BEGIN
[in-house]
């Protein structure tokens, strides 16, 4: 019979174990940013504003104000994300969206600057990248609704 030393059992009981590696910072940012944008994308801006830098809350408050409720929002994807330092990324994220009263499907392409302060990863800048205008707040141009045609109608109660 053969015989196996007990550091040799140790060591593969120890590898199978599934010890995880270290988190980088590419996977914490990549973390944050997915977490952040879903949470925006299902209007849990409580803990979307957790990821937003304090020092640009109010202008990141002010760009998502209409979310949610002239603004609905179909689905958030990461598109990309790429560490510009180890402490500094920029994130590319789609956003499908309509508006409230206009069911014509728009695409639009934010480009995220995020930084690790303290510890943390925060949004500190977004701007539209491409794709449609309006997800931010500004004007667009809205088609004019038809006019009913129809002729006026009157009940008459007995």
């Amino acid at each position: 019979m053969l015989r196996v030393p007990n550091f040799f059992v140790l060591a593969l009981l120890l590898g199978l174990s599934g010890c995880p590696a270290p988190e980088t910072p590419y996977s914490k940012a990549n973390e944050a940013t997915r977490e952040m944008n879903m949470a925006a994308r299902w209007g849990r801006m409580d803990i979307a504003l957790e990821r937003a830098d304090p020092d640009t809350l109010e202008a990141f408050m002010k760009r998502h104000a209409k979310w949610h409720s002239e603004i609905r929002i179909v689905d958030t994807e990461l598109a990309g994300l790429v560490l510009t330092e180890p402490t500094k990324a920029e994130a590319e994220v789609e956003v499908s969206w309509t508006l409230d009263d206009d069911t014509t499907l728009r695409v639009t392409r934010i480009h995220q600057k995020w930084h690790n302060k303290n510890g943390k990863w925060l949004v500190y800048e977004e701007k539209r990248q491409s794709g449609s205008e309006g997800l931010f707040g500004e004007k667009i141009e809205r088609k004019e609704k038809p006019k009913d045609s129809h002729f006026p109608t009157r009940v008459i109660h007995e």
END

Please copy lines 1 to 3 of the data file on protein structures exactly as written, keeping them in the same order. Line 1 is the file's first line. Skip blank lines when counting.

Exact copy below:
[in-house]
């Protein structure tokens, strides 16, 4: 019979174990940013504003104000994300969206600057990248609704 030393059992009981590696910072940012944008994308801006830098809350408050409720929002994807330092990324994220009263499907392409302060990863800048205008707040141009045609109608109660 053969015989196996007990550091040799140790060591593969120890590898199978599934010890995880270290988190980088590419996977914490990549973390944050997915977490952040879903949470925006299902209007849990409580803990979307957790990821937003304090020092640009109010202008990141002010760009998502209409979310949610002239603004609905179909689905958030990461598109990309790429560490510009180890402490500094920029994130590319789609956003499908309509508006409230206009069911014509728009695409639009934010480009995220995020930084690790303290510890943390925060949004500190977004701007539209491409794709449609309006997800931010500004004007667009809205088609004019038809006019009913129809002729006026009157009940008459007995």
């Amino acid at each position: 019979m053969l015989r196996v030393p007990n550091f040799f059992v140790l060591a593969l009981l120890l590898g199978l174990s599934g010890c995880p590696a270290p988190e980088t910072p590419y996977s914490k940012a990549n973390e944050a940013t997915r977490e952040m944008n879903m949470a925006a994308r299902w209007g849990r801006m409580d803990i979307a504003l957790e990821r937003a830098d304090p020092d640009t809350l109010e202008a990141f408050m002010k760009r998502h104000a209409k979310w949610h409720s002239e603004i609905r929002i179909v689905d958030t994807e990461l598109a990309g994300l790429v560490l510009t330092e180890p402490t500094k990324a920029e994130a590319e994220v789609e956003v499908s969206w309509t508006l409230d009263d206009d069911t014509t499907l728009r695409v639009t392409r934010i480009h995220q600057k995020w930084h690790n302060k303290n510890g943390k990863w925060l949004v500190y800048e977004e701007k539209r990248q491409s794709g449609s205008e309006g997800l931010f707040g500004e004007k667009i141009e809205r088609k004019e609704k038809p006019k009913d045609s129809h002729f006026p109608t009157r009940v008459i109660h007995e």